|UNITED STATES OF AMERICA,
LEON TAJARE JACKSON,
"We review de novo whether the government presented sufficient evidence to support a conviction." United States v. Summers, 414 F.3d 1287, 1293 (10th Cir. 2005). In doing so, we "ask only whether taking the evidenceboth direct and circumstantial, together with the reasonable inferences to be drawn therefromin the light most favorable to the government, a reasonable jury could find the defendant guilty beyond a reasonable doubt." United States v. Zabriskie, 415 F.3d 1139, 1144 (10th Cir. 2005) (quotation omitted). Also, in evaluating the sufficiency of the evidence, we consider "the collective inferences to be drawn from the evidence as a whole." United States v. Brooks, 438 F.3d 1231, 1236 (10th Cir. 2006) (quotation omitted). For evidence to be sufficient to support the conviction, it must be substantial and "do more than raise a mere suspicion of guilt." United States v. Dunmire, 403 F.3d 722, 724 (10th Cir. 2005) (quotation omitted).
For a conviction pursuant to § 922(g)(1), the government must prove three elements beyond a reasonable doubt: (1) the defendant was a previously convicted felon; (2) he subsequently knowingly possessed a firearm; and (3) the possession was in or affecting interstate commerce. United States v. Norman, 388 F.3d 1337, 1340 (10th Cir. 2004). Mr. Jackson contests only the second element, that he knowingly possessed a firearm.
At trial, the government called two police officers, who both testified that they saw three men standing on a street corner. After one man started running toward their police car, the other two men, who saw the police car, ran in the opposite direction. The officers noticed Mr. Jackson due to the way he was running, as if he were holding something in front of him, and the fact that he kept looking back at the police car. The officers began to follow him. Mr. Jackson jumped onto a fence, causing it to break, and then went over the fence. One officer testified that "I wasn't sure if he tossed or if something fell from him, but a real small silver object came up from where he was jumping, came up and went over the fence and disappeared." R., Vol. IV at 172; see also id. at 172-73 (stating "it appeared to be a metal silver-colored metal object . . . something like an Altoids can"); id. at 205-07 (admitting he did not know if Mr. Jackson tossed the object, if he lost it, or if it flew off the fence). The officer further testified that after Mr. Jackson got over the fence, he continued running in a normal fashion, moving his hands, instead of holding them in front of himself. See id. at 174, 184. The second officer testified that he saw Mr. Jackson toss a small chrome-colored object over the fence. Id. at 218-20. Both officers returned to the fence area after Mr. Jackson was apprehended to look for the object. Id. at 192-93, 230. They found only a small, silver or chrome-colored handgun. Id. at 193, 196, 230-31. The first officer told the jury that he thought the gun came from Mr. Jackson, because it was close to where he jumped the fence and where the object would have landed when it hit the ground. See id. at 200.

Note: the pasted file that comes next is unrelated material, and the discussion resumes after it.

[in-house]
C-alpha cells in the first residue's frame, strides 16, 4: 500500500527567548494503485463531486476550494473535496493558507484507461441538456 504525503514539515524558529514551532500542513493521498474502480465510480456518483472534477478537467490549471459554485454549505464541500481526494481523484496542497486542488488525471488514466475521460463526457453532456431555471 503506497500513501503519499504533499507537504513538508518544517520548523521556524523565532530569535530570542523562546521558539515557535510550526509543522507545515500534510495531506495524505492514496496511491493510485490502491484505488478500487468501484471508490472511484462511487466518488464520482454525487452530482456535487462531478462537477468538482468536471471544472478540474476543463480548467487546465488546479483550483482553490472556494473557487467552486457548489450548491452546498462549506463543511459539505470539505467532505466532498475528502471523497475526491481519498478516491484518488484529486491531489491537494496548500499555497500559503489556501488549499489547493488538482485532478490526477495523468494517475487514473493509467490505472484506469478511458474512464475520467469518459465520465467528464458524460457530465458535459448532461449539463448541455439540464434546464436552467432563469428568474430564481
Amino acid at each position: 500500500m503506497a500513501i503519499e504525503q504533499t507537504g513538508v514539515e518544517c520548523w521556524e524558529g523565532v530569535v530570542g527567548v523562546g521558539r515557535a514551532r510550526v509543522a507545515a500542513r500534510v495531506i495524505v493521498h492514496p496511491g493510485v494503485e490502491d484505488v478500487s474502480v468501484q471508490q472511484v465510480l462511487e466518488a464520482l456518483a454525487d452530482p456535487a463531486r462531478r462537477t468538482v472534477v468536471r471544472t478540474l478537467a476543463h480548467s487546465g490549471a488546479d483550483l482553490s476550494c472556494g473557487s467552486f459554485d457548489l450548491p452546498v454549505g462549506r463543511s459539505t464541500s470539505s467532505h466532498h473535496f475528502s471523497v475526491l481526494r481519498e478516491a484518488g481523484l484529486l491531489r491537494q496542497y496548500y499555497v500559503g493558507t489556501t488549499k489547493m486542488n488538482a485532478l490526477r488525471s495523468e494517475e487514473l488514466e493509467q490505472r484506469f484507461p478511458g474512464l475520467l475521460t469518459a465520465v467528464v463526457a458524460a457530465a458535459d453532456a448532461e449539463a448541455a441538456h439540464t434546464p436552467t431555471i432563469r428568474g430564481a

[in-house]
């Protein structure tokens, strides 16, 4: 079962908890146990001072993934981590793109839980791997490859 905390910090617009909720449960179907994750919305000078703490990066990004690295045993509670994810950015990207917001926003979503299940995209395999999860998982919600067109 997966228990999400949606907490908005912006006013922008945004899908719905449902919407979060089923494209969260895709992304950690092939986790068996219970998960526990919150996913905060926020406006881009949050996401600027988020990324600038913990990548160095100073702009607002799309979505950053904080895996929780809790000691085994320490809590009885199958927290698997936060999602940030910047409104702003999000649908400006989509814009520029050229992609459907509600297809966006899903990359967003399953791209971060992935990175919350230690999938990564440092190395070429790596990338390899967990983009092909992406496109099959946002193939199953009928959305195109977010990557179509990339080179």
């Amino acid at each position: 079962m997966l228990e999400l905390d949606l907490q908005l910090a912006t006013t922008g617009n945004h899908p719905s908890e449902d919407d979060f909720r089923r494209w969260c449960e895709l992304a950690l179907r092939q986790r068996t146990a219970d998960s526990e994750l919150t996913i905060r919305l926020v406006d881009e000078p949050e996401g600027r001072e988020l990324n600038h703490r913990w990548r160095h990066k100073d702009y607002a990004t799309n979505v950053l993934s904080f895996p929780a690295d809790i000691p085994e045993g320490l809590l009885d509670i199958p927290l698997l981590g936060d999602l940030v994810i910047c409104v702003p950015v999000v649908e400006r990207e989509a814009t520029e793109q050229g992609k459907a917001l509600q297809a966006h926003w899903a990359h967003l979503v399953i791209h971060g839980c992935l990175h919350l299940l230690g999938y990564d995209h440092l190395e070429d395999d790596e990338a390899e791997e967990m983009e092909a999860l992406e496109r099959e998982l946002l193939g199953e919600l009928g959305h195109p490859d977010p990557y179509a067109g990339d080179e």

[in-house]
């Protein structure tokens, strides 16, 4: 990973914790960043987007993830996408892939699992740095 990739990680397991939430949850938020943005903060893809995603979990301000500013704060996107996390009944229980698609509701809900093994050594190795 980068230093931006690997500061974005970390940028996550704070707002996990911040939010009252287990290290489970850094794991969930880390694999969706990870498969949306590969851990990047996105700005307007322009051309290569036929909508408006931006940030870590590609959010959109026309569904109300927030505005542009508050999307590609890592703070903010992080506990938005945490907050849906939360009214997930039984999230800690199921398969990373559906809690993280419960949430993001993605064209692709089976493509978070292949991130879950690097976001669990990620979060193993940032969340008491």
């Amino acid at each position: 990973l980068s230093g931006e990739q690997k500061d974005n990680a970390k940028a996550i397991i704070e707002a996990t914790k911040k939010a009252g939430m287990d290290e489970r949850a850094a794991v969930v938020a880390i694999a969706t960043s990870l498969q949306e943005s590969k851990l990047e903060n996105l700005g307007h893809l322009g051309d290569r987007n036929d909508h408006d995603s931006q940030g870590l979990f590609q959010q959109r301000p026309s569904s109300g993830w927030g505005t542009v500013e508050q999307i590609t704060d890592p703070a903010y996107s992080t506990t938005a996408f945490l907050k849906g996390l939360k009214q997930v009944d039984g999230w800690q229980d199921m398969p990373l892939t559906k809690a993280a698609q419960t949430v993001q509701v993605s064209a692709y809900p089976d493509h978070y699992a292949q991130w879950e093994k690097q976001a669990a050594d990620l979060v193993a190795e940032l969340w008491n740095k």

A woman, who lived in the house next to the fence, testified that she saw from a window a man jump the fence. In addition, she testified that she saw, again from her window, a gun lying on the ground that had not been there earlier. Id. at 256, 265. Based on this evidence, the jury found that Mr. Jackson knowingly possessed the firearm in question.